Rust in a cast iron skillet. Repair?

I pulled out one of the cast iron skillets I haven’t used in awhile and it has some very superficial rust on it. When I first got it, before I used it, I brushed a very thin coating of oil on it and baked it at 400 for about 30 mins. (Was that even close to correct?)

My instinct tells me to scrup the shit out of it, put it on high heat over a burner to dry it and cure it again. Another part of the same instinct tells me that’s the worst thing to do.

So what’s the best thing to do to neutralize the rust and cure the pan again?


Scour it clean. Recure it and when you use it always dry it as soon as it is washed (in just water preferably). I brush mine with oil afterwards.

from this site:

I’ve never tried this, so I don’t know whether it works, but certainly the wire wheel method sounds effective.

If there’s not much rust, you can do what I’ve done before: scrub it like crazy, oil it, wipe out the oil (removing loose rust), scrub again, and oil it lightly to cure it.


Maybe way more than you wanted to know, but this site looks like it knows what it’s talking about.

I use a LOT of cast iron–most of my cooking is done in iron–and I’ve gotten all of my pieces from junk stores; all antiques! So I’ve done this several times.

If the rust is superficial, as you say, you can probably remove with just steel wool and water. Dry it on the stove top. Put it wet on a high flame, remove it when 90% of the water is gone.

Rub with oil and bake in a hot oven–I usually do around 300–for 30 min to an hour. If you smell burning oil, take it out. (Why I do it at 300 instead of 450.)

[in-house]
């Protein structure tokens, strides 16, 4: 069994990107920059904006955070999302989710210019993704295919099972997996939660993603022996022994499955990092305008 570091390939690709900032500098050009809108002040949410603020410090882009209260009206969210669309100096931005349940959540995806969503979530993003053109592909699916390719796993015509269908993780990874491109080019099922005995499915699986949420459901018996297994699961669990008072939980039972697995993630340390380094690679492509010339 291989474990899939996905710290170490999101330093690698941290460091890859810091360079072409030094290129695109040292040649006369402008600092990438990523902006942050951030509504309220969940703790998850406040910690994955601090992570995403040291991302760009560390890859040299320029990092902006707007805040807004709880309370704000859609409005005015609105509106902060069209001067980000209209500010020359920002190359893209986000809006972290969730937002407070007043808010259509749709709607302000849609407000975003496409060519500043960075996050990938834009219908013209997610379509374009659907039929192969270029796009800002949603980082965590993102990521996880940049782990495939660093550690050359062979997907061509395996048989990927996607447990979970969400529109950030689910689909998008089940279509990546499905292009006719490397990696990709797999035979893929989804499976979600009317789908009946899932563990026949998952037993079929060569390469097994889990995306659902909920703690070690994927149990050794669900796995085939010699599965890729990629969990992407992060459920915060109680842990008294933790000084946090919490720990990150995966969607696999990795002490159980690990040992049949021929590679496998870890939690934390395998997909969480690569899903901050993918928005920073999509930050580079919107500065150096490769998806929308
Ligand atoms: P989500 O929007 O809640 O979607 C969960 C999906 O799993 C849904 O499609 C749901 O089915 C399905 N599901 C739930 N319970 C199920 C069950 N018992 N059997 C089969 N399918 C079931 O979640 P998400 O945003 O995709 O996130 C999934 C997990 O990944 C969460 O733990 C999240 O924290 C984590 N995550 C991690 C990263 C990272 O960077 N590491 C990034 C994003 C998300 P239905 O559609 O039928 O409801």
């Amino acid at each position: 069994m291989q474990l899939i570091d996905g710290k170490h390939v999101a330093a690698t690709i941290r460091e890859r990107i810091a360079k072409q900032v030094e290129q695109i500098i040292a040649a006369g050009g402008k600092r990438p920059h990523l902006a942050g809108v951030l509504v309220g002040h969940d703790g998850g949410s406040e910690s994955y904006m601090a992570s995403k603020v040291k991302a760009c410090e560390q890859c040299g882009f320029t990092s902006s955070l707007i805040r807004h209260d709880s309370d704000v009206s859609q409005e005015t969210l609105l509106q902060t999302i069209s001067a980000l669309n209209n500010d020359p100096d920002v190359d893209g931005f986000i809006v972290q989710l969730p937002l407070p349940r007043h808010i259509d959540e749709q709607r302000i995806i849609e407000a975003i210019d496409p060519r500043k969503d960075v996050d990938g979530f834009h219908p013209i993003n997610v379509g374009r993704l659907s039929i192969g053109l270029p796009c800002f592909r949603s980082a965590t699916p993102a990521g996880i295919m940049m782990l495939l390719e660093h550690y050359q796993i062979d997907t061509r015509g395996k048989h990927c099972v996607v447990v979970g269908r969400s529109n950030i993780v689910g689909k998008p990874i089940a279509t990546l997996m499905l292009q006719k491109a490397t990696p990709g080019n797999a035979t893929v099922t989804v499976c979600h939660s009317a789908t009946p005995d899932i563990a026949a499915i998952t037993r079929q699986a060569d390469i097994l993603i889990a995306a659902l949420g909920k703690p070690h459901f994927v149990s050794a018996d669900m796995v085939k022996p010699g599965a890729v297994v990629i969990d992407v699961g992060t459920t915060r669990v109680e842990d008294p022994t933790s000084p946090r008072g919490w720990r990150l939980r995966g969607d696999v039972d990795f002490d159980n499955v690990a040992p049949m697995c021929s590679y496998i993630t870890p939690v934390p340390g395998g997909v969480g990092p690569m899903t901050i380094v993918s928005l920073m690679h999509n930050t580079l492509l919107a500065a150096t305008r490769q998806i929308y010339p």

When it’s cooled a bit, scrub and rinse again. No soap. Just make sure to mechanically remove any excess oil. Dry on the stovetop again.


Note: if you overdry and burn the oil off, just start over. (I do that all the time . . . my smoke detector is my only timer.)

What I learned on this very board a few days ago is that when you cure it you place it in the oven upside down (with a cookie sheet a few rungs down.) This will prevent the puddle of half cooked oil goo at one corner of the pan where the oil pooled that I have always gotten.

And someone recommended using crisco, bacon grease, or some other fat that is solid at room temp. Im not sure why though, vegetable oil has always worked fine for me.

Cure it! Don’t kill it!

Use and Care of C.I.

These folks make it and know how to take good care of it.

PS If you have a cracked favorite piece and want it repair an old time welder can repair it with C.I. rod, flux, and an acetylene torch.

Tee hee!

I’ve not personally verified this, but I’ve read that the phosphoric acid in Coca Cola will remove rust. Can anyone back this up?

Mythbusters ‘confirmed’ it. At least for chrome.

Try a powdered cleanser like Zud or Bar Keeper’s Friend. They contain oxalic acid, which removes rust.

In one extreme case I scrubbed a pan down to bright metal with fine emory cloth on a drill pad, but for a “very superficial rust” heroic measures shouldn’t be necessary. A little steel wool or a nylon pad (like a ScotchBrite pad) should be enough, proably won’t even need any cleanser, and then re-season as other posters have suggested.

Cast iron pans are great and underappreciated by the mass market, IMHO.

(When cleaning after use I don’t even use detergent at all unless there’s something really tenacious. Just scrub under hot water.)

Works even better in a grill - no burnt oil smell in the house.